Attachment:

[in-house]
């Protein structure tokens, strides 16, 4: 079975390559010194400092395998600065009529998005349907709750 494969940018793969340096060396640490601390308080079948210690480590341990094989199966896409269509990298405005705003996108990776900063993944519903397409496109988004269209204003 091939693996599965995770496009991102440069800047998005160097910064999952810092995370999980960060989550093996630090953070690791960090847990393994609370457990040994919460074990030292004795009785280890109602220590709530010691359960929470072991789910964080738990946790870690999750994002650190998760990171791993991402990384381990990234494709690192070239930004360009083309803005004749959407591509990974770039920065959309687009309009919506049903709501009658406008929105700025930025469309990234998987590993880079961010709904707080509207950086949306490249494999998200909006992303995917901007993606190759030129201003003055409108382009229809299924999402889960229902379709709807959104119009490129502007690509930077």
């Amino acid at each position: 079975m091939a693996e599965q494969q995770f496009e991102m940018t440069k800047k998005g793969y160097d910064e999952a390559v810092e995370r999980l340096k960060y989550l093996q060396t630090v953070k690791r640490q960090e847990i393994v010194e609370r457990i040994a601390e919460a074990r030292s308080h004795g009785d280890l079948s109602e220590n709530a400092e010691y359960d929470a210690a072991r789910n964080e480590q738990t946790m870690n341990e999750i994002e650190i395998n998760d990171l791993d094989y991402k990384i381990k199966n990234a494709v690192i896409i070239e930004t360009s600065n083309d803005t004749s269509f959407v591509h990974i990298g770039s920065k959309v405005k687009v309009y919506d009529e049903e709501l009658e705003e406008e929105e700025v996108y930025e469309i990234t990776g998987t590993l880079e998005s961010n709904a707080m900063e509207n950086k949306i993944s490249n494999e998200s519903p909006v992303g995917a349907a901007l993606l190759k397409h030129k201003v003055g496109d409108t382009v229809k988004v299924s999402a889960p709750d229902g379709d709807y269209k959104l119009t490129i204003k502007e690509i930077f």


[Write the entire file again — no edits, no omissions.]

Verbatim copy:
[in-house]
């Protein structure tokens, strides 16, 4: 079975390559010194400092395998600065009529998005349907709750 494969940018793969340096060396640490601390308080079948210690480590341990094989199966896409269509990298405005705003996108990776900063993944519903397409496109988004269209204003 091939693996599965995770496009991102440069800047998005160097910064999952810092995370999980960060989550093996630090953070690791960090847990393994609370457990040994919460074990030292004795009785280890109602220590709530010691359960929470072991789910964080738990946790870690999750994002650190998760990171791993991402990384381990990234494709690192070239930004360009083309803005004749959407591509990974770039920065959309687009309009919506049903709501009658406008929105700025930025469309990234998987590993880079961010709904707080509207950086949306490249494999998200909006992303995917901007993606190759030129201003003055409108382009229809299924999402889960229902379709709807959104119009490129502007690509930077």
């Amino acid at each position: 079975m091939a693996e599965q494969q995770f496009e991102m940018t440069k800047k998005g793969y160097d910064e999952a390559v810092e995370r999980l340096k960060y989550l093996q060396t630090v953070k690791r640490q960090e847990i393994v010194e609370r457990i040994a601390e919460a074990r030292s308080h004795g009785d280890l079948s109602e220590n709530a400092e010691y359960d929470a210690a072991r789910n964080e480590q738990t946790m870690n341990e999750i994002e650190i395998n998760d990171l791993d094989y991402k990384i381990k199966n990234a494709v690192i896409i070239e930004t360009s600065n083309d803005t004749s269509f959407v591509h990974i990298g770039s920065k959309v405005k687009v309009y919506d009529e049903e709501l009658e705003e406008e929105e700025v996108y930025e469309i990234t990776g998987t590993l880079e998005s961010n709904a707080m900063e509207n950086k949306i993944s490249n494999e998200s519903p909006v992303g995917a349907a901007l993606l190759k397409h030129k201003v003055g496109d409108t382009v229809k988004v299924s999402a889960p709750d229902g379709d709807y269209k959104l119009t490129i204003k502007e690509i930077f």